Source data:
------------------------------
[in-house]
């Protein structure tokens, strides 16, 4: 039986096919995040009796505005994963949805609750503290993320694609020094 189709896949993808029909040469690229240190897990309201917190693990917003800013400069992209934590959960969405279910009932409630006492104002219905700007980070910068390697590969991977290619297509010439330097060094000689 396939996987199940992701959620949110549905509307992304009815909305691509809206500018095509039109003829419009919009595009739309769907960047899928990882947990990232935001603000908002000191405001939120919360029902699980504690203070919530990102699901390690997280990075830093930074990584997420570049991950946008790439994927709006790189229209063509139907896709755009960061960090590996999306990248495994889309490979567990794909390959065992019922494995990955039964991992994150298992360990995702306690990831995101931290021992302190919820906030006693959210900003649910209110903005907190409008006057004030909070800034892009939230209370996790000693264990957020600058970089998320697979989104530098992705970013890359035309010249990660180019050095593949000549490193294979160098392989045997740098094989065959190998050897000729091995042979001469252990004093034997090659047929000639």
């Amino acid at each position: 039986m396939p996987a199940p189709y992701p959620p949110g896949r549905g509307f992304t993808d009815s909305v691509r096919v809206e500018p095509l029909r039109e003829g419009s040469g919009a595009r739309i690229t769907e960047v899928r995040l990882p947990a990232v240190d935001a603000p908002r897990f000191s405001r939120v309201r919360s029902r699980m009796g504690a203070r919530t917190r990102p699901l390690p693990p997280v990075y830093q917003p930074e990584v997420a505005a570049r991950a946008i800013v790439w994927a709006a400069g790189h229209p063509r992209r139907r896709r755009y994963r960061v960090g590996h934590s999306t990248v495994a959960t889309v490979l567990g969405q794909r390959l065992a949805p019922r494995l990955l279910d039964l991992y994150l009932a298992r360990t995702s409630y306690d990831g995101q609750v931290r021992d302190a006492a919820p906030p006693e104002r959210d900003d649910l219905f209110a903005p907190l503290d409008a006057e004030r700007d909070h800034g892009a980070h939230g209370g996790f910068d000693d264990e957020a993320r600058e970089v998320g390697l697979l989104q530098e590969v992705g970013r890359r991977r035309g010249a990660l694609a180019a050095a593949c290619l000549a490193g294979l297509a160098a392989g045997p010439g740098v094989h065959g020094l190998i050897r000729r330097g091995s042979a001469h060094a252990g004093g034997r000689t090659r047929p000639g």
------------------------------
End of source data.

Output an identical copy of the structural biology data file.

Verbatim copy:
[in-house]
């Protein structure tokens, strides 16, 4: 039986096919995040009796505005994963949805609750503290993320694609020094 189709896949993808029909040469690229240190897990309201917190693990917003800013400069992209934590959960969405279910009932409630006492104002219905700007980070910068390697590969991977290619297509010439330097060094000689 396939996987199940992701959620949110549905509307992304009815909305691509809206500018095509039109003829419009919009595009739309769907960047899928990882947990990232935001603000908002000191405001939120919360029902699980504690203070919530990102699901390690997280990075830093930074990584997420570049991950946008790439994927709006790189229209063509139907896709755009960061960090590996999306990248495994889309490979567990794909390959065992019922494995990955039964991992994150298992360990995702306690990831995101931290021992302190919820906030006693959210900003649910209110903005907190409008006057004030909070800034892009939230209370996790000693264990957020600058970089998320697979989104530098992705970013890359035309010249990660180019050095593949000549490193294979160098392989045997740098094989065959190998050897000729091995042979001469252990004093034997090659047929000639």
């Amino acid at each position: 039986m396939p996987a199940p189709y992701p959620p949110g896949r549905g509307f992304t993808d009815s909305v691509r096919v809206e500018p095509l029909r039109e003829g419009s040469g919009a595009r739309i690229t769907e960047v899928r995040l990882p947990a990232v240190d935001a603000p908002r897990f000191s405001r939120v309201r919360s029902r699980m009796g504690a203070r919530t917190r990102p699901l390690p693990p997280v990075y830093q917003p930074e990584v997420a505005a570049r991950a946008i800013v790439w994927a709006a400069g790189h229209p063509r992209r139907r896709r755009y994963r960061v960090g590996h934590s999306t990248v495994a959960t889309v490979l567990g969405q794909r390959l065992a949805p019922r494995l990955l279910d039964l991992y994150l009932a298992r360990t995702s409630y306690d990831g995101q609750v931290r021992d302190a006492a919820p906030p006693e104002r959210d900003d649910l219905f209110a903005p907190l503290d409008a006057e004030r700007d909070h800034g892009a980070h939230g209370g996790f910068d000693d264990e957020a993320r600058e970089v998320g390697l697979l989104q530098e590969v992705g970013r890359r991977r035309g010249a990660l694609a180019a050095a593949c290619l000549a490193g294979l297509a160098a392989g045997p010439g740098v094989h065959g020094l190998i050897r000729r330097g091995s042979a001469h060094a252990g004093g034997r000689t090659r047929p000639g």